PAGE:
Just a few weeks ago, Bush administration officials were upbeat about relations with Russia, holding a chummy Camp David summit with President Vladimir V. Putin that both sides said put tensions over Chechnya and Iraq to the side.
But the arrest of Russia's most powerful oil magnate a week ago triggered turmoil in the Kremlin that has left official Washington searching for a response to a Russian power struggle with potentially far-reaching consequences.
Administration officials said they were still trying to understand how the arrest of Mikhail Khodorkovsky -- head of Russia's largest oil company and the country's richest man -- caused a crisis in the Kremlin that led to the resignation of Putin's chief of staff and raised the specter of a KGB resurgence at the highest levels of the government.
Disappointment with Russia was palpable in Washington.
"After Camp David, there was hope the relationship could take on a more concrete basis," one administration official said. "What happened this week is not going to help that in the least."
Russia watchers have long been fixated on the Kremlin rivalry between two camps loyal to Putin -- former KGB officials on one hand and crony capitalists allied with the chief of staff, Alexander S. Voloshin, on the other. It has often been seen as a kind of struggle for Putin's soul, with both sides cast as devils: one side seeking a return of police-state controls and the other promoting the interests of corrupt oligarchs.
"There are no white hats," said Fiona Hill, a Russia scholar at the Brookings Institution in Washington.
Understanding that, U.S. policymakers have long steered clear of thematic goals like promoting democracy or free markets and focused instead on concrete U.S. interests, including anti-terrorism cooperation and improving the climate for business investment in Russia.
Administration officials were still debating whether Bush should telephone Putin for a heart-to-heart, and suggested that such a chat might be in the offing in the near future. But they have not been idle in the interim. Several sources said the administration has repeatedly communicated with Russian officials in recent days, including some occupying high posts in the Kremlin, to express concern about the Khodorkovsky case.
The official language has been cautious.
"The manner in which this case is being handled has raised significant concerns about the state of the rule of law and the investment and business climate in Russia," said National Security Council spokesman Sean McCormack. "It is important for Russian authorities to dispel concerns that this case is politically motivated."
U.S. officials said privately that the language was carefully chosen to suggest that the administration does, in fact, believe Khodorkovsky's arrest and the seizure of his assets were politically motivated.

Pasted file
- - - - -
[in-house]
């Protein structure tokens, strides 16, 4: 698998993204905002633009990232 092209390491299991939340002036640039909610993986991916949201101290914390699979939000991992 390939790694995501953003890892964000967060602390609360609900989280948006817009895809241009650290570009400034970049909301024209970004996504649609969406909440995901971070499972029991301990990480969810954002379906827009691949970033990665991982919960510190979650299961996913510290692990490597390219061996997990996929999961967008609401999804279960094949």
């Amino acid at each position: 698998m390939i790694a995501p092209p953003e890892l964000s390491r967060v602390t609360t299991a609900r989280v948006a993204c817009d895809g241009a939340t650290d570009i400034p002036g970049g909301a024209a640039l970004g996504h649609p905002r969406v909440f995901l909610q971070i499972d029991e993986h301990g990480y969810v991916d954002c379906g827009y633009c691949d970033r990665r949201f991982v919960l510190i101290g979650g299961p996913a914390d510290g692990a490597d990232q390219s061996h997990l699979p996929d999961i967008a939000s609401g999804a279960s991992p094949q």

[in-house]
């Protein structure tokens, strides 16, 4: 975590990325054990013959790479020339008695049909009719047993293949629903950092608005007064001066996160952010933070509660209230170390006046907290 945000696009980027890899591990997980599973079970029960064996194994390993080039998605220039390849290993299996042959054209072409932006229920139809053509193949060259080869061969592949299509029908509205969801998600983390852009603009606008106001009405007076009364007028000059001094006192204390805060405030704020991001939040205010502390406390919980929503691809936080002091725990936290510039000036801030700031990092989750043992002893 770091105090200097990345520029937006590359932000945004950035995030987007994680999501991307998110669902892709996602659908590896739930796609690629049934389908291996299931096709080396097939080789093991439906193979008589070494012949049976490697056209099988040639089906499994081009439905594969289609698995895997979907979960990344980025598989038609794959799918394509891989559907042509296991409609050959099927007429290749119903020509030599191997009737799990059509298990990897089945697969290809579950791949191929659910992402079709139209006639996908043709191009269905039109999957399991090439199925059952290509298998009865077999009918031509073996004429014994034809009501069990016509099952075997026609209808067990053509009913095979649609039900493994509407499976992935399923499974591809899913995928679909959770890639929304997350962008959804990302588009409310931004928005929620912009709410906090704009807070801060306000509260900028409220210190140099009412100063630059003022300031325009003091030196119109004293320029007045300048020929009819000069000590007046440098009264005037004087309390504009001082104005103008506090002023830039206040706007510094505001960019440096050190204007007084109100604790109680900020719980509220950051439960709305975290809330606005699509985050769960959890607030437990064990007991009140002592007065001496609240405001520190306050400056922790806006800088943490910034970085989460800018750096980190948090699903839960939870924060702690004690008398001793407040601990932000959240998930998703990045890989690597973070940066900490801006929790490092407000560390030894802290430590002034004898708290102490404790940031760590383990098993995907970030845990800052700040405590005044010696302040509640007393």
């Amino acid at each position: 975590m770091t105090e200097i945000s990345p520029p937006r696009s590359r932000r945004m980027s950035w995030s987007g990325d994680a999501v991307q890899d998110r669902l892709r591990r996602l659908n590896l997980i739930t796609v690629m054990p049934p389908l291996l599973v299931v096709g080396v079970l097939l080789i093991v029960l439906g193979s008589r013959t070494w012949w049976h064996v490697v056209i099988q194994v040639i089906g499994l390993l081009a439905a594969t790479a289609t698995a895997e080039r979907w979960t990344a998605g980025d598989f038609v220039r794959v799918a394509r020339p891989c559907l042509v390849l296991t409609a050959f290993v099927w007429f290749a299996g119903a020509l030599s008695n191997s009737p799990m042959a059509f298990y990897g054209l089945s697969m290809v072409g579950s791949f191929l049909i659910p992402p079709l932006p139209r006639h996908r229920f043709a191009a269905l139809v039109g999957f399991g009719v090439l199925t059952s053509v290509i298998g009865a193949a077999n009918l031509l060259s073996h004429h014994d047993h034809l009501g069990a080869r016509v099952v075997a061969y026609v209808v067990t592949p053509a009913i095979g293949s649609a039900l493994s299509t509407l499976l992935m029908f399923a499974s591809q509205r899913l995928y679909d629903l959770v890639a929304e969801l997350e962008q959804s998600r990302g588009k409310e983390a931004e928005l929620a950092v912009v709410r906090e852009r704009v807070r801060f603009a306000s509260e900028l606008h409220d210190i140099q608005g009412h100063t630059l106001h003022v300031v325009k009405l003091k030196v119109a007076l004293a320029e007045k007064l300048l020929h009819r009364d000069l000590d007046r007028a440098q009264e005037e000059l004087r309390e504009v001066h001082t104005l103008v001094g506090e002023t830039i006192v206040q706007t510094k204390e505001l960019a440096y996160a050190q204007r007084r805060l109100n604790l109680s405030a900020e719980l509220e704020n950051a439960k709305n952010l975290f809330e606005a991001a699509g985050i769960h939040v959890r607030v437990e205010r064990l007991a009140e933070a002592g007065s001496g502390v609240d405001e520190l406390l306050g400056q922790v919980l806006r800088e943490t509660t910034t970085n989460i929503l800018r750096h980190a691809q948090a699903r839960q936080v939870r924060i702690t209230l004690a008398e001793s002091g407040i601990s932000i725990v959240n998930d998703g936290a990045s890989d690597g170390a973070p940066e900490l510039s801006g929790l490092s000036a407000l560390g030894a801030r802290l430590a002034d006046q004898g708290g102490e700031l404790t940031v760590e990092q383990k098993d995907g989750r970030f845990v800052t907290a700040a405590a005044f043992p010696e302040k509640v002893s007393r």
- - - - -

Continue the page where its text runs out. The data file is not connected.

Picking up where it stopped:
U.S. interest in the development of Russian democracy has waned in recent years, but at least three constituencies remain: human rights advocates, the nuclear nonproliferation community and investors.
Of those, the first two see Russia as a problem; only the investment community has viewed Russia as it wishes to be viewed -- as a partner. In that light, several officials said Putin miscalculated, believing that a crackdown on Khodorkovsky would stir little interest outside Russia. Instead, it threatens to undermine the nation's strongest supporters in the United States.
"It is much easier to destroy than to build investor confidence," Eugene Lawson, president of the U.S.-Russia Business Council, warned pointedly.
Another council official, Executive Vice President Blake Marshall, said several business deals worth hundreds of millions of dollars have been held up in the last week because of concerns about Khodorkovsky.
"The much bigger concern is whether any of this might mean some kind of renationalization," Marshall said. "Uncertainty is the worst enemy of foreign investors."
Among many Russia watchers, there has been frustration in recent years that the U.S. government -- the Clinton as well as Bush administrations -- has made security and business concerns such high priorities that they soft-pedaled matters of principle such as establishing the rule of law and protecting human rights.
Some observers are now arguing that the United States should take a strong public stand criticizing Russia.
Richard Perle, a former Reagan administration official whose neoconservative views have been influential behind the scenes in Washington, called Friday for Russia to be excluded from the Group of 8 industrialized nations.
"If the G-8 have any standards at all, Russia no longer qualifies for membership," Perle said.
The Khodorkovsky case "shows they are prepared to seize assets and persecute entrepreneurs for their political behavior. That falls below the standards of the other members."
But officials within the Bush administration said they were not yet considering anything so drastic.
Instead, they said it was important to respond in a way that would not back the Kremlin into a corner, but instead encourage it to shift course.
"All hasn't been lost," another administration official said. "Their initial reaction has been terrible. But the important thing is to act to galvanize events in a way that sets up the next step forward."
U.S. officials expect to follow their existing schedule of contacts with their Russian counterparts, he said. The agenda "is moving forward. There is nothing that has happened in the last week that has moved that backward."
At least, he suggested, not yet.